By Ross Chestney (11/11/2020)
  • As it is 1st October (National Poetry Day,) it might be of interest to note the W B Yeats poem “Down by the Salley Gardens” references the use by basket-makers like James Ridgwell of the long flexible shoots (withies) resulting from coppicing the common willow or osier (Salix Viminalis,) also known as “sallow” or saileach in Irish.

    By Stu Edward (01/10/2020)
  • Hello Jacqui, We were thrilled to read your comments. We are great great grand daughters of Stephen and Selina Pratt Harvey! 

    Please get in touch.

    Wendy Hayes and Zoe Krmadjian ( We are double first cousins. Our grandmother was Madeline Harvey who lived at Leigh Heath Farm ). We would like to know how we are connected. How exciting!

    By Wendy Hayes (17/08/2015)
  • Dear Wendy Hayes, I was interested to read your comment to Jacqui. I am interested in the fact you had relations who lived in Leigh Heath Farm, do you by chance have any photos of the farm, I have one very bad one but have never been able to track down another. My interest is Salvation Army Farm history. Graham Cook

    By Graham Cook (17/08/2015)
  • Robert Hallmann, I emailed the people who sent me photos of the Harveys and copied the link to this site. Maybe they’ll contact you.

    Is there anywhere I can get copies of the photos that you have copies of, in case they’re different?

    Having read in the Chelmsford Chronicle about Selina Harvey’s funeral, where the children from the school lined the walls and sang hymns to her as the cortège went past, it would be great to find any more photos. Makes people from the past seem more real 🙂



    By Jacqui Watson (29/05/2014)
  • Yes. They would be my 3x great aunts, Rebecca (Polly) and Ellen (Nelly). They were spinsters and were bombed in Hart Road in November 1940, as was one of their cousins – I think he was called Stanley. Their brother, James Pratt Harvey is also buried in Thundersley churchyard. Selina Harvey’s brother, James Pratt (died 1876) is also buried there. Couldn’t find his wife, Rebecca Thorrington though. She died two years earlier. The gravestone is made of stone and has worn, so maybe she is there too. It looks as though they died childless. It was amazing to find all of the graves so close together. The marble gravestones made the reading easier as they haven’t worn away.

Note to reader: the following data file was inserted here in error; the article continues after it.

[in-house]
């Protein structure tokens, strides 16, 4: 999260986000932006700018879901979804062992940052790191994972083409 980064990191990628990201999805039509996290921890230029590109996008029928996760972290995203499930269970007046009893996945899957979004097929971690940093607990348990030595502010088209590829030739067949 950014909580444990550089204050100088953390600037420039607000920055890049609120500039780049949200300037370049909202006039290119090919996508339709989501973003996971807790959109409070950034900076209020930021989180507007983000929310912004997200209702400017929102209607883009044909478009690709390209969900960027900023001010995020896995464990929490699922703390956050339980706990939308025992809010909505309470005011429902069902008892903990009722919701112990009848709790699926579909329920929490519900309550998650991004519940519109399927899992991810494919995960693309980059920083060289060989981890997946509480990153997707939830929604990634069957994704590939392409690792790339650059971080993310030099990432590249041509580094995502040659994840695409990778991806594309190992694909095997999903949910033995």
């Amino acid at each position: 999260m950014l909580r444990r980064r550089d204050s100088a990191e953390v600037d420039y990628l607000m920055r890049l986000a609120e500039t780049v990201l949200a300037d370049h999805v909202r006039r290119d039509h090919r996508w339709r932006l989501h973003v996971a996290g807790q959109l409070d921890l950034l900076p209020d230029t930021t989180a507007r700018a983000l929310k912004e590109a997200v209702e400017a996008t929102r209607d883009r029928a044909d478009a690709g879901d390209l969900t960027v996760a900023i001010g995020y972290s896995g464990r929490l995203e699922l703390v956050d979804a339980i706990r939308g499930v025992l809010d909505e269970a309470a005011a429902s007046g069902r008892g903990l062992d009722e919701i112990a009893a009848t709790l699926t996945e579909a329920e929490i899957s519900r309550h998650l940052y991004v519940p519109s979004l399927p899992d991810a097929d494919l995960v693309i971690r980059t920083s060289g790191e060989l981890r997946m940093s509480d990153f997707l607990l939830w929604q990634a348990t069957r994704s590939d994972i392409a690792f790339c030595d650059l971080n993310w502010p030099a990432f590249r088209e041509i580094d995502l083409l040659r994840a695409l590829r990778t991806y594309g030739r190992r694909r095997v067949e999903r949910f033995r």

Any stories about them would be great to read. It brings distant ancestors to life. The newspaper article about Selina’s funeral suggests she was well known for ‘good works’ but I haven’t found anything about that.

    I wonder if the Sarah Harvey, whose dog followed her to school, was my great great grandmother? She married my great great grandfather, David Amey and moved to Forest Gate, where he was from (although his father, Samuel, and grandfather Joseph, were born in Eastwood and his mother, Mary Ann in South Benfleet.)

    By Jacqui Watson (28/04/2014)
  • It’s going to be an old fashioned book, though it will be published by the Hadleigh and Thundersley Community Archive. When it’s published I shall put more of the material on this site and yes, even copies are welcome when the originals are not available. It’s just that the pictures I have were poorly copied. Two of the Harveys’ daughters also rest together in Thundersley churchyard.

    By Robert Hallmann (15/04/2014)
  • The large Harvey family are an intrinsic part of the Thundersley story. The farm later became the head offices of the Wiggins builders’ family. It is now a nursing home, while the land about has been built on. My forthcoming history of Thundersley and Daws Heath carries the story. There have been some very historical pictures taken of the family. I only wish one could find the originals.

    By Robert Hallmann (13/04/2014)
  • I would be very interested in that and in any photos. Are you publishing it as a book or do you mean on here? I have some photos of Stephen and Selina, alas not originals, but would need to get permission from the person who sent me copies to post them here.

    By Jacqui Watson (13/04/2014)
  • Mrs Ann Harvey (née Bewers) one of the farmers mentioned, was my 4x great grandmother. She was married to William Harvey. Their son, Stephen, was my 3x great grandfather. I have found lots about him and that he farmed Leigh Park Farm, Scudders Farm and Raymonds Farm. He married Selina Pratt in 1848. I recently came across an article describing Selina’s funeral in 1899. It sounded quite grand and said that the children from the school had lined up and sung hymns as her funeral cortège passed by. It also said that she was well known for her kindness and good works. I found her gravestone at St. Peter’s Church, Thundersley. I wondered if there was any more information about her anywhere or the ‘good works she was known for’?

    By Jacqui Watson (12/04/2014)